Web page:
It will take some time to adjust and recover from the major disruption experienced because of the COVID-19 pandemic, and many consumers are figuring out how to cope with challenges when it comes to their financial health.
A lot of people are feeling the financial strain of not being able to go to work or operate their businesses normally, and many more have had to rethink personal plans and goals for the year.
But there are proactive steps you can take to stay focused on your long-term financial health. Consider these suggestions moving forward.
Use tech to your advantage
It is always important for consumers to be aware of the digital banking resources available to them, but now with social distancing measures in place across the country it is more important than ever to know how to use your bank’s website or mobile app to manage your finances from home.
Generally speaking, financial technology can help you with managing your bills, set up direct deposits or make and receive payments from friends and family. Also, if you are still expecting a stimulus check, check your banking app for mobile deposit capabilities.
Stay alert to scams
Experts suggest triple-checking your social messages, emails, or other solicitations for potential fraud. For example, a scammer trying to steal your stimulus check may claim the IRS needs personal information such as your name, password, PIN, or account information. Legitimate financial institutions will never ask for such confidential information when reaching out to you.
Be especially alert to messaging that mentions COVID-19 and/or includes either an urgent call to action or contains suspicious links. If you are in doubt, check out official resources like the Federal Trade Commission’s consumer website for information on common scams and how to report them. Also, be sure your financial institution has your latest contact information so they can reach out to you if they detect any suspected fraud on your account.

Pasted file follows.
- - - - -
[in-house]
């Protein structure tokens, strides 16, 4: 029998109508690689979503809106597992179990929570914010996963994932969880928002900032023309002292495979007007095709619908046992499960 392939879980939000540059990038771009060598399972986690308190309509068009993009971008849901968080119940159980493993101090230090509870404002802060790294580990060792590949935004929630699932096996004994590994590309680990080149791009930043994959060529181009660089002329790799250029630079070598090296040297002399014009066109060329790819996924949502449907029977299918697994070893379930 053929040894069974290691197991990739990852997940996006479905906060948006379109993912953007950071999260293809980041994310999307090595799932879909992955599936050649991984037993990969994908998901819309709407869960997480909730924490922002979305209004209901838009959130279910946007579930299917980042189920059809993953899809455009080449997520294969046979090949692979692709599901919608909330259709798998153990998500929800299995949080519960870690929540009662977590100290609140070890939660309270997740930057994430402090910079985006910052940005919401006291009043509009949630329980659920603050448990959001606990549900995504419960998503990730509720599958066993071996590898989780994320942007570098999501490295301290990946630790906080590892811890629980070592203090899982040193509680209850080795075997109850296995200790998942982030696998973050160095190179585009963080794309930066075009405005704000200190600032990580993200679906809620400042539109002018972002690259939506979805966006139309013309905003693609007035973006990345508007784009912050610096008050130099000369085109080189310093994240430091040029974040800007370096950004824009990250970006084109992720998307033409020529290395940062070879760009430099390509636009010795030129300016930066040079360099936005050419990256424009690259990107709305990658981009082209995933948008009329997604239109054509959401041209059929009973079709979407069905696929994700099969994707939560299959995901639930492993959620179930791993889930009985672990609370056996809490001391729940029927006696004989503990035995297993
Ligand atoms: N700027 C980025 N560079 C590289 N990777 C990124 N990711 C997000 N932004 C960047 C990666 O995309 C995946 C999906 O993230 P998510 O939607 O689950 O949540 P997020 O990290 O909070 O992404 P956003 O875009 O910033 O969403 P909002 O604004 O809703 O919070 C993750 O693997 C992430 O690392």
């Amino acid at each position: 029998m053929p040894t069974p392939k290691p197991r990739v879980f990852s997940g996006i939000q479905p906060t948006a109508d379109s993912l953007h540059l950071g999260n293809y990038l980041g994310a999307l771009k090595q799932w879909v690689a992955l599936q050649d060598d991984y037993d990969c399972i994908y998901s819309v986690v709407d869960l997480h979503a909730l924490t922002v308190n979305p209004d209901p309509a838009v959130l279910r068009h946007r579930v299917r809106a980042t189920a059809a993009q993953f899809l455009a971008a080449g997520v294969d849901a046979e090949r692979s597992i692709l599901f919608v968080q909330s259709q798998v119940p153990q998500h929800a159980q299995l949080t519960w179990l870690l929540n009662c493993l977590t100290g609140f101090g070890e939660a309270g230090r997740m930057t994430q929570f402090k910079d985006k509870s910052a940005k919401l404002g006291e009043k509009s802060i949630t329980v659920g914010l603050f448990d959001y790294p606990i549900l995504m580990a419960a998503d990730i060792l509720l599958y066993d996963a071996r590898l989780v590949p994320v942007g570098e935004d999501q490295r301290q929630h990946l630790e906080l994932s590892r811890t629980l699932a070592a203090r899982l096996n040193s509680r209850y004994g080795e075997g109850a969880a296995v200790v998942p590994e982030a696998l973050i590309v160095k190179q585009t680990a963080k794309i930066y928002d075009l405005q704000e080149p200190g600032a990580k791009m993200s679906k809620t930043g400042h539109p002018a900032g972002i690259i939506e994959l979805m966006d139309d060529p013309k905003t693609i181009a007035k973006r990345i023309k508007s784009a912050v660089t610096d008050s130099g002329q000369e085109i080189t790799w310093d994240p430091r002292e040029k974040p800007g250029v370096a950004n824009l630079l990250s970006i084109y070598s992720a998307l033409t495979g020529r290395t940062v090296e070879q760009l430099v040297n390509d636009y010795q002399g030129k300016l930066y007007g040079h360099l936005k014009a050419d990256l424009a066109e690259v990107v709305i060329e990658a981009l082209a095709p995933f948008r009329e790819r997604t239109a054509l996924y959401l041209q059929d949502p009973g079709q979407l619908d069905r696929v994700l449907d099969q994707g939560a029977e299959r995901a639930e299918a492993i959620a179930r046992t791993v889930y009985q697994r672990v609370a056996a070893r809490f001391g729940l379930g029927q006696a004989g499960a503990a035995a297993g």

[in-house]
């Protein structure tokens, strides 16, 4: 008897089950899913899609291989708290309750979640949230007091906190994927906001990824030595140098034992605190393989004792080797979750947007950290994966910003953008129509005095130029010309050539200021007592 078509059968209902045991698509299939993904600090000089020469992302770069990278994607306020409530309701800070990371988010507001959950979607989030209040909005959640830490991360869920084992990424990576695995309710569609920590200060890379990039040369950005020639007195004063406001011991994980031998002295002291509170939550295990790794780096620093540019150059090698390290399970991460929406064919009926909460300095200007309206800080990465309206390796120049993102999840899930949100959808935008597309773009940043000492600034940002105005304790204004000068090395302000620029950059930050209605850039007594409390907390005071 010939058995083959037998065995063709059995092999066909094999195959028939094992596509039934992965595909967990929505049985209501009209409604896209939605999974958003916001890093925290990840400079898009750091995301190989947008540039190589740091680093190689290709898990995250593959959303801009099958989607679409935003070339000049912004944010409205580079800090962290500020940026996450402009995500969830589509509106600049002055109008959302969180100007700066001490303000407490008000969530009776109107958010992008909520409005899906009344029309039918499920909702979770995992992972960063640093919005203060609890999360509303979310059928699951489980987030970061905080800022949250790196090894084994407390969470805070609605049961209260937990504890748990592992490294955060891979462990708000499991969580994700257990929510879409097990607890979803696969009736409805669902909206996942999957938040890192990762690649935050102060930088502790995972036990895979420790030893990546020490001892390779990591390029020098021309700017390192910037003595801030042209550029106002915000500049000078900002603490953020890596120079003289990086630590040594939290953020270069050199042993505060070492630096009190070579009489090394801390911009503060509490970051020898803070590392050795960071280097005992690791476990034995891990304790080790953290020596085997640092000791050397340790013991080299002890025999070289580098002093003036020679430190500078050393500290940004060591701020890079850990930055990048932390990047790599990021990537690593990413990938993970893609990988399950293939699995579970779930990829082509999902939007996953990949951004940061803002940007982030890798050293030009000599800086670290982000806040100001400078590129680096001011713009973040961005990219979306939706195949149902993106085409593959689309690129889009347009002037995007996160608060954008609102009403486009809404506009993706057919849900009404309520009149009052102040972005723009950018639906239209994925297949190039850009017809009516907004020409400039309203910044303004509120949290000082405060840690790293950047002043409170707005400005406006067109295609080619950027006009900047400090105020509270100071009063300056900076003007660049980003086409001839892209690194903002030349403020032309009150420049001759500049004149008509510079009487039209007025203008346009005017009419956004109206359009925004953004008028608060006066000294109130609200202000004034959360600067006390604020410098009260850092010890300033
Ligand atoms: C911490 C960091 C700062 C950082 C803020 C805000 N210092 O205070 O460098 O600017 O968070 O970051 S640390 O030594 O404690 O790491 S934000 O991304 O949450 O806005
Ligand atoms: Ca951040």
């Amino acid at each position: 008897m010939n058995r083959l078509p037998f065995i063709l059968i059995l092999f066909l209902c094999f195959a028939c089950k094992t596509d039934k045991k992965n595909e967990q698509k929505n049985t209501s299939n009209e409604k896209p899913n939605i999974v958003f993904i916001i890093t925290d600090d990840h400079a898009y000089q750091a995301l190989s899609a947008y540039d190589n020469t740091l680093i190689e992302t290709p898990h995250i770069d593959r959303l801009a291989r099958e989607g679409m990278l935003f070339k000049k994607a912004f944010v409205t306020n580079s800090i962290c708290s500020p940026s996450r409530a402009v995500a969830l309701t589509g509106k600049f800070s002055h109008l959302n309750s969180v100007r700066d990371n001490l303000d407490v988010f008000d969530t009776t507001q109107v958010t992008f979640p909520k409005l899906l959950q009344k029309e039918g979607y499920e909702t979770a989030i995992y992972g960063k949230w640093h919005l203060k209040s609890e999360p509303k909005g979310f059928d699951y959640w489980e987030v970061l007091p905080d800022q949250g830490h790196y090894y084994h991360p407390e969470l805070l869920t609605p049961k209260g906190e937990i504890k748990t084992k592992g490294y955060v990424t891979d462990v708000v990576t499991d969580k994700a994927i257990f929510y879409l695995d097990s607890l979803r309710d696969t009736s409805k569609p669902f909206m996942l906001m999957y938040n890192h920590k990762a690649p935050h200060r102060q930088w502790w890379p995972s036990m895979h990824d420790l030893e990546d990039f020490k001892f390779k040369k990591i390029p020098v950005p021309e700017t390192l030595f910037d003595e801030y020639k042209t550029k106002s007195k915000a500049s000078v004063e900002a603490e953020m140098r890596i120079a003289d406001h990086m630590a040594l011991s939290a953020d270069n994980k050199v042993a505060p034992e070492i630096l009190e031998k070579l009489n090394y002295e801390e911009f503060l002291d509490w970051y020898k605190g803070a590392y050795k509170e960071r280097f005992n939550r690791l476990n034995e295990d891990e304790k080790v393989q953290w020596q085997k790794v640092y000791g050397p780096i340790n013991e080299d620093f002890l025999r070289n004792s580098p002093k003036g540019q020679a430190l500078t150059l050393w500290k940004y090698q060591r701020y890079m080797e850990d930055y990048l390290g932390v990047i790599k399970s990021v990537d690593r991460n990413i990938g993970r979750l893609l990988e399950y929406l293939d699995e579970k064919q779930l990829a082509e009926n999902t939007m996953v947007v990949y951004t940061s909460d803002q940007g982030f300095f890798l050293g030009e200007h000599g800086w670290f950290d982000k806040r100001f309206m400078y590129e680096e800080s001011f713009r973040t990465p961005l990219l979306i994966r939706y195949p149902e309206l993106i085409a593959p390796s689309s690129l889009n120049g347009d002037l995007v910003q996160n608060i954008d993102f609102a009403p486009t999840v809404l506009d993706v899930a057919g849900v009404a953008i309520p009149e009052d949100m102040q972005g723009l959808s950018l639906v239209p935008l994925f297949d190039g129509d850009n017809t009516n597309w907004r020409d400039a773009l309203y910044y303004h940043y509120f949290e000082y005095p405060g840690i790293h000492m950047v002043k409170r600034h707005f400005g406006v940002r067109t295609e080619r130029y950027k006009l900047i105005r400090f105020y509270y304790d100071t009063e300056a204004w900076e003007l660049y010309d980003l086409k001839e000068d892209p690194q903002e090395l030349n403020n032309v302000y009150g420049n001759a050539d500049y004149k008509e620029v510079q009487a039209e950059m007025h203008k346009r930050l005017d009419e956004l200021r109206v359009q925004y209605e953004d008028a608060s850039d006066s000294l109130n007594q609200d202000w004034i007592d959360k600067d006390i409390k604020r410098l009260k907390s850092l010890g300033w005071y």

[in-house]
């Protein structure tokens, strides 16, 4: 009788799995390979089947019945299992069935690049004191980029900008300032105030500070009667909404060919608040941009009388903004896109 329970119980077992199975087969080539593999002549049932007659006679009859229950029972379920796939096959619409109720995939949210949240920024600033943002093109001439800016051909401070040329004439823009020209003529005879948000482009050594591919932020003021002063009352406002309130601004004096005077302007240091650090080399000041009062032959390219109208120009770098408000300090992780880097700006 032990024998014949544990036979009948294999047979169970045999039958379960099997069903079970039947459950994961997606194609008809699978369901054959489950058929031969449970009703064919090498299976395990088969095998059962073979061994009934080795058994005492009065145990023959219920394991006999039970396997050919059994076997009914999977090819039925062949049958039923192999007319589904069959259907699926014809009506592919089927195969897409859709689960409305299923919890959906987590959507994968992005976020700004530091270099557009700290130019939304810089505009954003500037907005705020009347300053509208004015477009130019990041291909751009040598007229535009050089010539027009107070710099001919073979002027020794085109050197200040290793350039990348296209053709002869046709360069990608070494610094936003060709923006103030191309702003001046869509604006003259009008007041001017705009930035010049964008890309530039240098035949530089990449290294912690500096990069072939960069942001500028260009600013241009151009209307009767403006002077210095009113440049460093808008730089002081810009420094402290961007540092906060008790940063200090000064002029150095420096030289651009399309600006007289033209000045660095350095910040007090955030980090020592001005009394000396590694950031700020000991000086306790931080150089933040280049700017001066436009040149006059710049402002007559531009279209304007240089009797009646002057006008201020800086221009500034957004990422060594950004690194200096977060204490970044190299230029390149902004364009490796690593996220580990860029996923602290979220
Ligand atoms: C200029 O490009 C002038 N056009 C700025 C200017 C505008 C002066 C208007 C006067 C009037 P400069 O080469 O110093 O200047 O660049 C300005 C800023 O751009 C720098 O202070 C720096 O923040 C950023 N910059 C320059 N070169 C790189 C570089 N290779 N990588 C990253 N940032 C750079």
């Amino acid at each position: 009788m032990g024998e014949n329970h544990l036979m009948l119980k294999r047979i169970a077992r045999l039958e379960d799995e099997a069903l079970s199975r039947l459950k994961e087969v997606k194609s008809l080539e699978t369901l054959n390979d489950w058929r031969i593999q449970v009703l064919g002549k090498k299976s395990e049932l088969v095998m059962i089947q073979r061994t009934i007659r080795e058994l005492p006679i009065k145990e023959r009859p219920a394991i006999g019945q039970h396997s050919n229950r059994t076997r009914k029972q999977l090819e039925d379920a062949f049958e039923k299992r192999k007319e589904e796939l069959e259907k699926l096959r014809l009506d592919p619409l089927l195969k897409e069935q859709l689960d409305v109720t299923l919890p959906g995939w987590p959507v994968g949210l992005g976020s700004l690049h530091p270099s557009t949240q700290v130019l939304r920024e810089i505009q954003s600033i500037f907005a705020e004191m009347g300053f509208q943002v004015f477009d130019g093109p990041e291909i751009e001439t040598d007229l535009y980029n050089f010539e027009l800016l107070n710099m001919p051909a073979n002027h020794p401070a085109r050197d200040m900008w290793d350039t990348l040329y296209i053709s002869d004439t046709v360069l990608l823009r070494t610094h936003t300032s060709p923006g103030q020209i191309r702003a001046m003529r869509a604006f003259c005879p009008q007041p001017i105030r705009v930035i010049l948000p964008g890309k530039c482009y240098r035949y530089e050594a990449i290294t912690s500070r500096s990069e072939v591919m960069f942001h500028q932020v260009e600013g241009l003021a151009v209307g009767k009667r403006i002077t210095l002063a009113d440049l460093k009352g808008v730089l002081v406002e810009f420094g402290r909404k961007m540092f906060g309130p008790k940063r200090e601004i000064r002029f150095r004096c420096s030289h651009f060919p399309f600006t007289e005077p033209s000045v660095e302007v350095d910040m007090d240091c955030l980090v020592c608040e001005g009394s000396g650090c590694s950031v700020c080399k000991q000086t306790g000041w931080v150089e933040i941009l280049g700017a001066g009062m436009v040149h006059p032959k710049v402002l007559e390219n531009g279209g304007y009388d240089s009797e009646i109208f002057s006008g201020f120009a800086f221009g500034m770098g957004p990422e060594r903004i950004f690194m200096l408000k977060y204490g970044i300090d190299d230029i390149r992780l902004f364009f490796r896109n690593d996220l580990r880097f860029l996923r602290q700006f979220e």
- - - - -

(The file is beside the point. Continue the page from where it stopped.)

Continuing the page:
Check your due dates
Round up all your pending bills and make a list of when they’re due. You can then check the websites listed on bills for utilities, auto loans, mortgages or credit cards to find out if the companies are allowing delayed payments and/or waiving late fees during the COVID crisis – and whether opting in on those options could adversely affect your credit score.
If you must delay payments, contact the payees to discuss your payment plan; they may be able to negotiate better terms.
Review what money is available to you
You’re bound to feel more financially secure if you’re aware of all sources of cash and credit you could draw upon to help you through difficult times.
Adjust and readjust
Keep evaluating and changing your budget to account for income reductions and changes in expenses. Recording all purchases can help you pinpoint exactly where your money is going.
You may find you’re now spending significantly less on transportation, clothing and entertainment and can reallocate that money toward other essential needs. Don’t have a budget currently built? There are various free online tools that can help you get started.
Keep current on credit
Understand which of your financial actions can impact your credit score; that can be particularly important if you’re applying for a loan or credit card or refinancing debt on your home loan. The free Chase Credit Journey tool can help you understand your overall credit health.
Rebuild when you can
If you’re using savings to help you right now, start to rebuild when you can, setting up a safety net to help you cover your everyday needs. If you are expecting or have received a lump sum or relief funds, think about setting some aside for savings if at all possible. Financial health is a journey, and Chase can help you deal with today’s challenges while establishing a solid plan for the future.